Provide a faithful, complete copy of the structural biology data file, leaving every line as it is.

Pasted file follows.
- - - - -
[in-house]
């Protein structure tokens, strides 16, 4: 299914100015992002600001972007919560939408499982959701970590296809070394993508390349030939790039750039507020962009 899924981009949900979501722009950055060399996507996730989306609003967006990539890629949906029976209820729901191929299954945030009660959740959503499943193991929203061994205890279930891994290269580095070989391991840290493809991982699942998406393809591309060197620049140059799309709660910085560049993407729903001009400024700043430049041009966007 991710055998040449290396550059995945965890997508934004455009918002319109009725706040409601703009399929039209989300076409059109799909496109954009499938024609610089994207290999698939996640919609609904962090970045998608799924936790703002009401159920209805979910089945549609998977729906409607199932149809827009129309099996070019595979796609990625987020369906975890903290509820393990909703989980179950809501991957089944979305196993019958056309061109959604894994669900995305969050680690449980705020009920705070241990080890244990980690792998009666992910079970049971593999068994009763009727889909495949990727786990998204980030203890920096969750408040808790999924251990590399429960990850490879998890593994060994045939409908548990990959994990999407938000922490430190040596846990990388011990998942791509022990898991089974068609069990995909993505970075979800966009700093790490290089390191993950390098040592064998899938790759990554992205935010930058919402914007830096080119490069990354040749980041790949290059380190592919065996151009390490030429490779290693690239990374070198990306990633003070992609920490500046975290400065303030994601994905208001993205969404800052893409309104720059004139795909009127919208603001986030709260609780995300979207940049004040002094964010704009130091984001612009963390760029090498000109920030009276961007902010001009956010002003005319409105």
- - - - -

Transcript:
[in-house]
């Protein structure tokens, strides 16, 4: 299914100015992002600001972007919560939408499982959701970590296809070394993508390349030939790039750039507020962009 899924981009949900979501722009950055060399996507996730989306609003967006990539890629949906029976209820729901191929299954945030009660959740959503499943193991929203061994205890279930891994290269580095070989391991840290493809991982699942998406393809591309060197620049140059799309709660910085560049993407729903001009400024700043430049041009966007 991710055998040449290396550059995945965890997508934004455009918002319109009725706040409601703009399929039209989300076409059109799909496109954009499938024609610089994207290999698939996640919609609904962090970045998608799924936790703002009401159920209805979910089945549609998977729906409607199932149809827009129309099996070019595979796609990625987020369906975890903290509820393990909703989980179950809501991957089944979305196993019958056309061109959604894994669900995305969050680690449980705020009920705070241990080890244990980690792998009666992910079970049971593999068994009763009727889909495949990727786990998204980030203890920096969750408040808790999924251990590399429960990850490879998890593994060994045939409908548990990959994990999407938000922490430190040596846990990388011990998942791509022990898991089974068609069990995909993505970075979800966009700093790490290089390191993950390098040592064998899938790759990554992205935010930058919402914007830096080119490069990354040749980041790949290059380190592919065996151009390490030429490779290693690239990374070198990306990633003070992609920490500046975290400065303030994601994905208001993205969404800052893409309104720059004139795909009127919208603001986030709260609780995300979207940049004040002094964010704009130091984001612009963390760029090498000109920030009276961007902010001009956010002003005319409105």